11 Investigates learns details on which customers Turnpike will notify about E-ZPass penalties

The Pennsylvania Turnpike is taking a small step toward more transparency in notifying E-ZPass customers about $10 penalty charges called v-tolls, but 11 Investigates learned it’s a pretty small step.

A customer would have to get nine v-tolls in a seven-day period to quality to be notified.

“The threshold for ‘excessive’ v-tolls was initially 10 v-tolls within a seven-day period. It has since been reduced to nine v-tolls within a seven-day period and will continue to be refined as we develop this process further,” Turnpike Communications Director Carl DeFebo told 11 Investigates in an email.

The action comes after a Channel 11 News investigation last September showed many customers being blindsided by the penalty fees when their transponders failed to register properly going through a toll plaza.

Why not notify ALL customers?

After our reports exposed the issue, State Rep. Ryan Warner, (R) Westmoreland and Fayette counties, introduced new legislation to require the Turnpike, by law, to notify all customers about the charges.

Warner told 11 Investigates he’s glad to see some action by the Turnpike but is underwhelmed. He says waiting until a customer gets nine v-tolls in just seven days defies “logic and reasoning.”

“I don’t know why? Why the point of waiting until someone has that excessive of an amount before you notify them,” Warner said. “It gives the appearance that the Turnpike is doing something, but I don’t know if they really are in this case.”

11 Investigates got new numbers showing the Turnpike issued nearly 745,346 $10 v-tolls in 2021, impacting 294,349 customers and bringing in almost $7.5 million in Turnpike revenue.

“Those numbers indicate there is a problem, and there is a very simple and easy way to rectify this problem, and that is to send their customers an email (when they get a v-toll),” Warner said.

The nine in seven days threshold amounted to 214 people being notified in about two weeks since Jan. 19, when the Turnpike began this new process.

“Would the Turnpike be willing to wait until someone’s credit card didn’t work 10 times in a 7-day period to send an email notification? We all know the answer to that. No! They get an email the first time your credit card doesn’t work. And you should also get a notification the first time you receive a v-toll,” he said.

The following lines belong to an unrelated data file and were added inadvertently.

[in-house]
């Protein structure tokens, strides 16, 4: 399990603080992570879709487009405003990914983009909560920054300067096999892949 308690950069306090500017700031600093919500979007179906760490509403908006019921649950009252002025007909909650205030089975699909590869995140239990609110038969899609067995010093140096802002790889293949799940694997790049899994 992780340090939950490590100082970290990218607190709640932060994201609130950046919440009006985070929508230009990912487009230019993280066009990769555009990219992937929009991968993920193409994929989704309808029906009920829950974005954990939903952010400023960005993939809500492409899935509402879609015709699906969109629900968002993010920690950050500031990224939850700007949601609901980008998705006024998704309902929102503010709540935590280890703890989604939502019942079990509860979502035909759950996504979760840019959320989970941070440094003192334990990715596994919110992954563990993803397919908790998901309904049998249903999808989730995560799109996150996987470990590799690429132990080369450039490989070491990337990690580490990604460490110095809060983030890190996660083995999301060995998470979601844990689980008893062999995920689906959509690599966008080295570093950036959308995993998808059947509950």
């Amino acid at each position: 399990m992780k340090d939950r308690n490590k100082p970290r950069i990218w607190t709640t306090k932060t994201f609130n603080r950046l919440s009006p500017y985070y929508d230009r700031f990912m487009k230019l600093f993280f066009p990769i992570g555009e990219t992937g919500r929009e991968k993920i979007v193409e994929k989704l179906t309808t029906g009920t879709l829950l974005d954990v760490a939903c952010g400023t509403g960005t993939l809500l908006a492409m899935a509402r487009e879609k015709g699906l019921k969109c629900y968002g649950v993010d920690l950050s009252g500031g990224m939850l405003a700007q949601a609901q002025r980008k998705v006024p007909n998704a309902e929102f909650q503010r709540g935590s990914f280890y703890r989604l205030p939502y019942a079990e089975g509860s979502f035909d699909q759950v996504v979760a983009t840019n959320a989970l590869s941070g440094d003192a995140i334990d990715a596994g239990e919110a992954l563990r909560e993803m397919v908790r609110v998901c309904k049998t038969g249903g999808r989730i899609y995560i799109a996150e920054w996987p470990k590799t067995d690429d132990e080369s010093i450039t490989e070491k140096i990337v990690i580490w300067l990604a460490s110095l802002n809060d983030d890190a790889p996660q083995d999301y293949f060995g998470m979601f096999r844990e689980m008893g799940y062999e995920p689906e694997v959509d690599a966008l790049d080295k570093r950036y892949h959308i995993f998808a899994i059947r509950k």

Customers who meet the threshold to be notified about the $10 v-tolls will receive the notice based on their choice for E-ZPass notifications.

“If they signed up and completed the verification process for email notification, then they receive account notifications via email. If they have not selected email notifications, then they receive paper notifications via USPS. Customers do not need to sign on to their account to receive notifications, however, we still encourage customers to monitor their accounts,” DeFebo said.

Penalties can wipe out savings

As Channel 11 showed, many customers had no idea they were getting the $10 fees until seeing our reports. Some customers we talked with received hundreds of dollars worth of penalties, virtually wiping out the savings customers expect to receive from buying an E-ZPass.

Warner is adamant that all customers should be notified, especially after the Turnpike acknowledged in our investigation that old transponders are part of the problem, in addition to customers not mounting them properly.

“One of the top reasons people are charged with v-tolls is due to old transponders. I’ve just seen it happen to me personally. That’s on the Turnpike!” Warner said.

Warner recently got hit with his very first v-toll, as we revealed in our report last week. Just this past weekend, he received a brand-new E-ZPass transponder in the mail from the Turnpike, sent by first class mail.

“The timing was curious. It was definitely, the timing was very curious,” Warner said, about getting the transponder just three days after publicly revealing he received a v-toll.

The Turnpike has told 11 Investigates it was focusing on replacing old transponders instead of notifying customers about the penalty fees, but Warner says that’s not enough.

“They have a duty to notify customers that they’re being charged these v-tolls, because their equipment is faulty,” Warner said.

Warner says he would rather see the Turnpike fix this problem by notifying all customers when they get a v-toll, rather than dragging their feet. If they don’t, he says he will continue to push his legislation which has more than a dozen bipartisan co-sponsors.

“I think we’re seeing some movement again, not enough in my opinion, but I do think that’s why we’re seeing the ball move forward a little bit,” he said.

The Turnpike Commission is in talks with the House Transportation Committee about Warner’s bill and other toll collection issues.